One element of Priest’s book that has been retained is the small but crucial role played by Tesla, the pioneer of alternating-current electricity, an invention that he believed could have almost metaphysical possibilities. Both the novel and Nolan’s film pivot around the idea that to most people, and perhaps even to scientists, the boundary between magic and science is never entirely clear. “No, I don’t think we know where that line is at all,” Nolan says. “I’m not convinced there even is a line. And to do the things that Tesla and Edison could do, in the context of 100 years ago, that essentially was magic.”
Angier travels to Tesla’s secret laboratory, high in the Rockies above Colorado Springs, to help him emulate Borden’s signature illusion, a vanishing act known as the Transported Man. Nolan declines to describe this trick in any detail, saying, “Let’s just say that the question of that illusion, of exactly how it’s done, and exactly what the cost will be — as Tesla says — not so much the financial cost but the human and emotional cost, is at the center of our film.”
Audiences at a magic trick are alert to the presumed danger — and, occasionally, the real danger — of what they’re watching: a bound and shackled man escaping from a tank of water, or stopping a bullet with his teeth. But Nolan believes that magic audiences, and movie audiences, are not actually bloodthirsty or heartless. “The suspension of disbelief, and the audience’s desire to be fooled, lies at the heart of both stage magic and film. The audience at a magic show does not really want to see a woman sawed in half. That would be horrifying, and not entertaining in the least.
“And, you know, much the same principle applies in the movie theater. The audience are not fools. They all understand that it’s an illusion, a show. We can show people things in films that they would be outraged or shocked to see in real life. That’s what makes it entertainment, rather than something that would be profoundly disturbing and unpleasant.”
At just 36, with only five feature films on his résumé (and the first of those, “Following,” was seen by almost nobody), Nolan has been anointed much too early, perhaps, as the next Alfred Hitchcock. But more than any other Hitchcock acolyte of the past several decades, he seems to understand on a deeply intuitive level that thrillers require a particular relationship between filmmaker and audience. You might call it honest sadomasochism, or willful deception.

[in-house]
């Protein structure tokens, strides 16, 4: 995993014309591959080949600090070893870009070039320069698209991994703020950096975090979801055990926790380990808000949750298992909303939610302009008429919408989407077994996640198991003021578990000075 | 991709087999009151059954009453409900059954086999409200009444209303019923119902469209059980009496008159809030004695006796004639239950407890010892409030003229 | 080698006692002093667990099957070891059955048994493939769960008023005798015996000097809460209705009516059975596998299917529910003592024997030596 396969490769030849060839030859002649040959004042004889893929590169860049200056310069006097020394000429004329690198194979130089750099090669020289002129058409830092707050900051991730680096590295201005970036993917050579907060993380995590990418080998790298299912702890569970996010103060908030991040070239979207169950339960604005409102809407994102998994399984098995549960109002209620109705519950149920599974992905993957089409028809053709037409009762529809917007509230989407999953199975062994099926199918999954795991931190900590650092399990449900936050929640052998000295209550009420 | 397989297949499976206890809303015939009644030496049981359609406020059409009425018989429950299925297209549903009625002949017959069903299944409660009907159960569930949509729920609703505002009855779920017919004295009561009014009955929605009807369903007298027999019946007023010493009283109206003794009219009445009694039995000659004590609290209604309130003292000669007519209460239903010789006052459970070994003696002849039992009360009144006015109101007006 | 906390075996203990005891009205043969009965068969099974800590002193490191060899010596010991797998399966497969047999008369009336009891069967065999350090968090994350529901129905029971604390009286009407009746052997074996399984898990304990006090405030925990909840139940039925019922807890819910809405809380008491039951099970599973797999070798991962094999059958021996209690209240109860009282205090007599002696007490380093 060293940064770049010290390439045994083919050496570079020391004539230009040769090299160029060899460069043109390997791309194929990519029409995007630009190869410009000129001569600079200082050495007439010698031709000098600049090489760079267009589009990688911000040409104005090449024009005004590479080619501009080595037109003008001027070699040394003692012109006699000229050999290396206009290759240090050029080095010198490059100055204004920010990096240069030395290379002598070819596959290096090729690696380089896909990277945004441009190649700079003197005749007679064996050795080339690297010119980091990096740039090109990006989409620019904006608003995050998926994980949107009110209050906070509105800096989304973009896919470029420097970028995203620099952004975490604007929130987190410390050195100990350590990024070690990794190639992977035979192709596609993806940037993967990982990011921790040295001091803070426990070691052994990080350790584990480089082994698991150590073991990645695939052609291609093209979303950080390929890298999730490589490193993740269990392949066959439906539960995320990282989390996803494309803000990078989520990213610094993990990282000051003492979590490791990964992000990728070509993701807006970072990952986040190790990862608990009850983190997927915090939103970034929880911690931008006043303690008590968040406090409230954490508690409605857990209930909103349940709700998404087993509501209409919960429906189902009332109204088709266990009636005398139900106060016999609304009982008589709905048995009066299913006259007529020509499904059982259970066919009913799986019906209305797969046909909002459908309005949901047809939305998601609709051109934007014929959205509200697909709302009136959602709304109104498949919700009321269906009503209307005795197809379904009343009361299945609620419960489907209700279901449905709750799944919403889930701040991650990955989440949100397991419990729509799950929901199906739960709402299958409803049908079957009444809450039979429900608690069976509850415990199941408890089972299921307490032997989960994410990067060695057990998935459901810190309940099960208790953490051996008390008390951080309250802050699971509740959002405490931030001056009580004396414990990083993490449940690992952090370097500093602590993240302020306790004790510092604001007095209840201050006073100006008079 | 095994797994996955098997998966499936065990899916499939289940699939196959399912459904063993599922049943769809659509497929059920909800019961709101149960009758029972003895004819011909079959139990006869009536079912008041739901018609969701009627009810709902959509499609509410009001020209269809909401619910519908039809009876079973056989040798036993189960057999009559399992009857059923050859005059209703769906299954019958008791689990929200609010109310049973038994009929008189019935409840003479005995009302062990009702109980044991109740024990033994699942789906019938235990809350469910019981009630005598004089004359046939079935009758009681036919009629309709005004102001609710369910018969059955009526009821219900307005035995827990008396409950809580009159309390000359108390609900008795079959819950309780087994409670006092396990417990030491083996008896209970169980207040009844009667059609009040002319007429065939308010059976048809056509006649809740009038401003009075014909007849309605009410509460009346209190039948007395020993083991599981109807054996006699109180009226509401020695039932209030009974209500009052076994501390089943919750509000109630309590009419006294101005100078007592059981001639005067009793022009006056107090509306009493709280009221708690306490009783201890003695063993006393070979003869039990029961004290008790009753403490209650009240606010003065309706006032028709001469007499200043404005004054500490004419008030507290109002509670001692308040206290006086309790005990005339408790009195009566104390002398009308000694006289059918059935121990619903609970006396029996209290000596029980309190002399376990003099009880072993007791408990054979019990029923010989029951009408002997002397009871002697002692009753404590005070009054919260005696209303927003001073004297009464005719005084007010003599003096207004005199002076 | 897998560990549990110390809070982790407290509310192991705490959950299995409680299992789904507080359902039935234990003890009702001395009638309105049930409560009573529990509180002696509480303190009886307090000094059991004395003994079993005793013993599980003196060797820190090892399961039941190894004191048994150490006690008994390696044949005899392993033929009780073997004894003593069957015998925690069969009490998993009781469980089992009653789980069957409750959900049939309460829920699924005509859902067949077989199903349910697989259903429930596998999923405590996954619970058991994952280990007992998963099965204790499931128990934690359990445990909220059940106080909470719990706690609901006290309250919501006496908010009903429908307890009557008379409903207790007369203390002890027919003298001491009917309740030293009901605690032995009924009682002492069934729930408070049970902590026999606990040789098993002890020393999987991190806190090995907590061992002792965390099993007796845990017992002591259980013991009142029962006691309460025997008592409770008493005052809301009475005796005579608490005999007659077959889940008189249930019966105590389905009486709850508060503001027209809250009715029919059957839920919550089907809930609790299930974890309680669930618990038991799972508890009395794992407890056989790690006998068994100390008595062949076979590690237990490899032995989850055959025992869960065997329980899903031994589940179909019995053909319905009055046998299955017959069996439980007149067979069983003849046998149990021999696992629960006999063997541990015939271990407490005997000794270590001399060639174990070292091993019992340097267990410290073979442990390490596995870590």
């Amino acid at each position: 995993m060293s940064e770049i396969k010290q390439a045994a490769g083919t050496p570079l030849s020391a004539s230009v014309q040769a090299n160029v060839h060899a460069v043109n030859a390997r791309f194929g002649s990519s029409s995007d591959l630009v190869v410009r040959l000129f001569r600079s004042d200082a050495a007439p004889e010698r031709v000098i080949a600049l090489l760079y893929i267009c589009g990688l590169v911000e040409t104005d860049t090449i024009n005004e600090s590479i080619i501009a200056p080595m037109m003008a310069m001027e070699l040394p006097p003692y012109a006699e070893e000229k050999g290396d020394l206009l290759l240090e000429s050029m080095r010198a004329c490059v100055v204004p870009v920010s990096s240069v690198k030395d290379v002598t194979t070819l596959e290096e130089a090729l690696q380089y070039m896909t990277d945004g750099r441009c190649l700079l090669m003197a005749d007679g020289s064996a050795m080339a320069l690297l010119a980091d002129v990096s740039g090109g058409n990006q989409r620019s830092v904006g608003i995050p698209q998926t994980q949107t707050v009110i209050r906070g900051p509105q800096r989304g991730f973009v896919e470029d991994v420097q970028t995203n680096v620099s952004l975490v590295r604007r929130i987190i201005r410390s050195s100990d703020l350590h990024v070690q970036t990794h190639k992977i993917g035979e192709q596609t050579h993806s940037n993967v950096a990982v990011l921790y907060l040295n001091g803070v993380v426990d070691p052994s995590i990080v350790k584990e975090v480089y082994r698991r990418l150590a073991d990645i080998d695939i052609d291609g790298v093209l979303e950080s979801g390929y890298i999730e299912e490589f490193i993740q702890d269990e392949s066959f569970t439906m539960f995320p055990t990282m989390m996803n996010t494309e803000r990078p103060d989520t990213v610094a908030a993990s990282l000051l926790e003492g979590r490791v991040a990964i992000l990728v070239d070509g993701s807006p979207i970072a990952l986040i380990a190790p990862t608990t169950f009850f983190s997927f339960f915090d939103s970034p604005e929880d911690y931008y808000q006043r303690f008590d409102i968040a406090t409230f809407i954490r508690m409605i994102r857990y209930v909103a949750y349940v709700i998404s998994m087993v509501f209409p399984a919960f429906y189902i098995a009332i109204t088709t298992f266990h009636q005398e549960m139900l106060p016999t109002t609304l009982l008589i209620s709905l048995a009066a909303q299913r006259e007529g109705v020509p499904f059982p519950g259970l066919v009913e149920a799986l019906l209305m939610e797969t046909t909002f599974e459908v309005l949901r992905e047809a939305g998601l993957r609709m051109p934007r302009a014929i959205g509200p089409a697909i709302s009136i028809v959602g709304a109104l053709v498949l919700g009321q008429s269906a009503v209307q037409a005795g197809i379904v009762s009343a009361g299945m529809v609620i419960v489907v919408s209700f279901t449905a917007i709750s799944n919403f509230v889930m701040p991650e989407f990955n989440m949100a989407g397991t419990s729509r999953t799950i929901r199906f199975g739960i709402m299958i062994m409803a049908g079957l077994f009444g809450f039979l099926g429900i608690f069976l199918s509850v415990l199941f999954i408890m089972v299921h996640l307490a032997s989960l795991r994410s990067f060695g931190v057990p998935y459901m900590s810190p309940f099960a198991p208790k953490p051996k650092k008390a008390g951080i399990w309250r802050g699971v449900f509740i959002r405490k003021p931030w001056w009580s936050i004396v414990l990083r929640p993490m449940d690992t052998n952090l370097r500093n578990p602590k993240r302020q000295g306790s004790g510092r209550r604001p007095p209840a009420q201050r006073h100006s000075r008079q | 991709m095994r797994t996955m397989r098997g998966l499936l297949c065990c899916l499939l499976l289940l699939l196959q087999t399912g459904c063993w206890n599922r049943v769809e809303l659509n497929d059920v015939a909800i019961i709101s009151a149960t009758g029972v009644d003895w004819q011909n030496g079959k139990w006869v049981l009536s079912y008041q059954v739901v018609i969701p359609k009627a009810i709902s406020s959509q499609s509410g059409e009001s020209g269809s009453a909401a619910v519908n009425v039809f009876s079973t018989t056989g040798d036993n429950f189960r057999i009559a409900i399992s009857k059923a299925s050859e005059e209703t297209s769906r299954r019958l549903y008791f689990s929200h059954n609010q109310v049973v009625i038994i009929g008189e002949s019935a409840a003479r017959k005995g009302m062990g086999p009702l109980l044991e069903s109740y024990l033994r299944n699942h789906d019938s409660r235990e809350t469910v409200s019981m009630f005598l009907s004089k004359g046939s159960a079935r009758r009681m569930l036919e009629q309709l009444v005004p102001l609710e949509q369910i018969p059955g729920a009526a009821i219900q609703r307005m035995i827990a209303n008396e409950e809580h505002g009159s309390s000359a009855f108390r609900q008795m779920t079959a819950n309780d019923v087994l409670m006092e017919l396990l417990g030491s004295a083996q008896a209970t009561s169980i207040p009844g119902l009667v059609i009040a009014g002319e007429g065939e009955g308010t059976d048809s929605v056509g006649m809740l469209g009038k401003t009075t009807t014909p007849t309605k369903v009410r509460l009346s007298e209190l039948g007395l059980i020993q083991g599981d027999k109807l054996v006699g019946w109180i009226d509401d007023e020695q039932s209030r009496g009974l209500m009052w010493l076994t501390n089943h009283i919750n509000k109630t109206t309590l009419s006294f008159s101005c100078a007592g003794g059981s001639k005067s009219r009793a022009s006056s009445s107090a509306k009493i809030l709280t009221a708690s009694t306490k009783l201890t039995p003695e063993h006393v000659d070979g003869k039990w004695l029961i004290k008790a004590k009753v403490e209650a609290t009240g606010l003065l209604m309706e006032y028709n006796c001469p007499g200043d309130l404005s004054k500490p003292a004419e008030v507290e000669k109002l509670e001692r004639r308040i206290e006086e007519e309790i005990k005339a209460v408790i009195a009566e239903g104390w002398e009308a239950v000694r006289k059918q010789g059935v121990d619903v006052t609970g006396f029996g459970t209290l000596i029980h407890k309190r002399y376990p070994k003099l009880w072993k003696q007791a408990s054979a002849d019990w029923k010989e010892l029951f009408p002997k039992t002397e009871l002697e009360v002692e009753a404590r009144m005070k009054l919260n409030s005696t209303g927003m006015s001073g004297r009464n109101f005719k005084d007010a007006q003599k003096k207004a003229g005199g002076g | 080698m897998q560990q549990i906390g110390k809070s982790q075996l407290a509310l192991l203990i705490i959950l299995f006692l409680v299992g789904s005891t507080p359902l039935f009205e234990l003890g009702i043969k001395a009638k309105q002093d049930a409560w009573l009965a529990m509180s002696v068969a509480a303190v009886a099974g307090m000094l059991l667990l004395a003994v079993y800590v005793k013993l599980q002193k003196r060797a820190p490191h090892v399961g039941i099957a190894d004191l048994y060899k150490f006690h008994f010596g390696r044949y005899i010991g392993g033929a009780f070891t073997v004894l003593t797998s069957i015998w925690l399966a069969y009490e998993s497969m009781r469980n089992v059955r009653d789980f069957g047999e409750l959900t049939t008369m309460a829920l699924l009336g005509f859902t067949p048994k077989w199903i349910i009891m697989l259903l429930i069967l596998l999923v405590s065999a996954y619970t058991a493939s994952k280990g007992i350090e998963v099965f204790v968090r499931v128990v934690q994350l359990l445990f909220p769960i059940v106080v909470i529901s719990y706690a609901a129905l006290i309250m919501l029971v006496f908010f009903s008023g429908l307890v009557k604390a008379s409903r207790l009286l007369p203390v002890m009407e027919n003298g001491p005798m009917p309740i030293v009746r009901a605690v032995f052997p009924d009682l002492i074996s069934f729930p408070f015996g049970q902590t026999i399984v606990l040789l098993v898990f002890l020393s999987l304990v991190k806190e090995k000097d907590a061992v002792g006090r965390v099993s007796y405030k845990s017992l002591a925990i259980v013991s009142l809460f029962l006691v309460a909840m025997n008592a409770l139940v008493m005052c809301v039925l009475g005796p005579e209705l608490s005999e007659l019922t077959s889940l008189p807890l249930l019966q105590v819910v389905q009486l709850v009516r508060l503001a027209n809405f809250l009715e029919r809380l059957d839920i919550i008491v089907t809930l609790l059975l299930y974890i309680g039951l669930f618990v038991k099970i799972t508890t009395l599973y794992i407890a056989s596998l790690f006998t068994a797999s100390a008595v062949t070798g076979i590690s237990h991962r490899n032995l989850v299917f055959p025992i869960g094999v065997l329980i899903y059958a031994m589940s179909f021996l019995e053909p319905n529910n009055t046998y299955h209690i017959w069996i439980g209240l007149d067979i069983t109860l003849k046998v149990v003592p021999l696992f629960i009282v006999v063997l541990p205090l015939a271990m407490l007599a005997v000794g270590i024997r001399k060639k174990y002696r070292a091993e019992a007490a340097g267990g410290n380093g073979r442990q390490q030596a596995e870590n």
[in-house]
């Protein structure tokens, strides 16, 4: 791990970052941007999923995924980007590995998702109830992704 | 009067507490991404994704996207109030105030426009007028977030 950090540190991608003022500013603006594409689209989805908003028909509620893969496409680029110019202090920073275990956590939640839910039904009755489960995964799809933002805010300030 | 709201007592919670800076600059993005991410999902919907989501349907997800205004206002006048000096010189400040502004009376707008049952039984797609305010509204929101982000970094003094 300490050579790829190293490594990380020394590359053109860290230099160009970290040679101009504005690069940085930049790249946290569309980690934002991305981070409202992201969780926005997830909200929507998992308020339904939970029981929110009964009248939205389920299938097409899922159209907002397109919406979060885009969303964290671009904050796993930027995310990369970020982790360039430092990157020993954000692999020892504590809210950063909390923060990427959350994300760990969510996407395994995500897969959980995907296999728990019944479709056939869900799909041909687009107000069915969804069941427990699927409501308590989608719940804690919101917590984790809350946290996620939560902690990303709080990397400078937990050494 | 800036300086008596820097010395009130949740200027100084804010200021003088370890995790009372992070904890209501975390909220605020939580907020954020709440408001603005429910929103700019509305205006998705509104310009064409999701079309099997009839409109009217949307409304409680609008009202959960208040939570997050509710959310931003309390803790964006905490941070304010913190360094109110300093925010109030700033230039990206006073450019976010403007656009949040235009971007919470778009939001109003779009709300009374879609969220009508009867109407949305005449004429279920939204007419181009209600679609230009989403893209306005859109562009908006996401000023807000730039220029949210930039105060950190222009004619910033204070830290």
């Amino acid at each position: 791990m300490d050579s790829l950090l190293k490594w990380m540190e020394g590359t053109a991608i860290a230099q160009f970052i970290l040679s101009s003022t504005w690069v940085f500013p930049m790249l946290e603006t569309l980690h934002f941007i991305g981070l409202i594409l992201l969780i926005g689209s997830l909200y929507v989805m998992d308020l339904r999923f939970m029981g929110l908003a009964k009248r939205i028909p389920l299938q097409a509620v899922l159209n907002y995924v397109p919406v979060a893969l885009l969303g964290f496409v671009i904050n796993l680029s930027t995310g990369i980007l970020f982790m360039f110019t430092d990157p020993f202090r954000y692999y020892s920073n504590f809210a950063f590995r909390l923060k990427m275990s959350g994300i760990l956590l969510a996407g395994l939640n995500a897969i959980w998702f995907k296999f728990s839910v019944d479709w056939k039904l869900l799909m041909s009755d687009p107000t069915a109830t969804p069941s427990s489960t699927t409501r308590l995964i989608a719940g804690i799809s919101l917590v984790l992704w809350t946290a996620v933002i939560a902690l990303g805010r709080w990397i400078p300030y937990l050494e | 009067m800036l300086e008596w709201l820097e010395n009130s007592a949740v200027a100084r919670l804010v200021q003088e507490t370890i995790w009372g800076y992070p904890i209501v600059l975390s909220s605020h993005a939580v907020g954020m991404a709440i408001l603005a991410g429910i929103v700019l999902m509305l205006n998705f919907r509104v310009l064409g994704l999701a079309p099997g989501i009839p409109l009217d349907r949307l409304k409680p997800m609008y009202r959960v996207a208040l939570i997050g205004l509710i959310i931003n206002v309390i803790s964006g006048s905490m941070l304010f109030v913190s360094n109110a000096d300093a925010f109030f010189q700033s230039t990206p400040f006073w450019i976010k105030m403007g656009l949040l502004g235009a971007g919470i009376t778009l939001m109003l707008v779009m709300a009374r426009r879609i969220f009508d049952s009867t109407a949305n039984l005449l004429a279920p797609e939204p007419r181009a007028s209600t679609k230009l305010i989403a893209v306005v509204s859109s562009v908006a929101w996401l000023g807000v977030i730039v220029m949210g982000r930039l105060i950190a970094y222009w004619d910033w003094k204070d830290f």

After the second interruption in our conversation, Nolan’s assistant, another disembodied voice somewhere in North America, tells me that the director is running late for a meeting. I coax Nolan back onto the line for a moment to ask him about Hitchcock. Some of Hitchcock’s critics, I say, have complained that he viewed movies as a kind of elaborate practical joke he was playing on his audience. Does that describe Hitchcock fairly, and does it describe Christopher Nolan?
“Yes, it’s a fair way of describing him and a fair way of describing me,” he says, “and of course I’m flattered by the comparison. But here’s the important thing: The trick that you play on the audience is played with the audience’s collaboration. You can’t do it without them. When I go to see a film, I want to have that experience too, to be taken into a world that’s going to surprise me, perhaps shock me, show me something I haven’t seen before. And you know, with all that said, what kept me interested in this film, and in all my films, was the emotional lives of the characters, the question of what’s at stake for them and where they’re ultimately going. When you’re able to work on both those levels, well, you’ve got a movie.”
Elliott and the friends with whom he recorded in middle school in Texas (photo courtesy of Dan Pickering)
Heatmiser publicity shot (L-R: Tony Lash, Brandt Peterson, Neil Gust, Elliott Smith) (photo courtesy of JJ Gonson photography)
Elliott and JJ Gonson (photo courtesy of JJ Gonson photography)
"Stray" 7-inch, Cavity Search Records (photo courtesy of JJ Gonson photography)
Elliott's Hampshire College ID photo, 1987
Elliott with "Le Domino," the guitar he used on "Roman Candle" (courtesy of JJ Gonson photography)
Full "Roman Candle" record cover (courtesy of JJ Gonson photography)
Elliott goofing off in Portland (courtesy of JJ Gonson photography)
Heatmiser (L-R: Elliott Smith, Neil Gust, Tony Lash, Brandt Peterson)(courtesy of JJ Gonson photography)
The Greenhouse Sleeve -- Cassette sleeve from Murder of Crows release, 1988, with first appearance of Condor Avenue (photo courtesy of Glynnis Fawkes)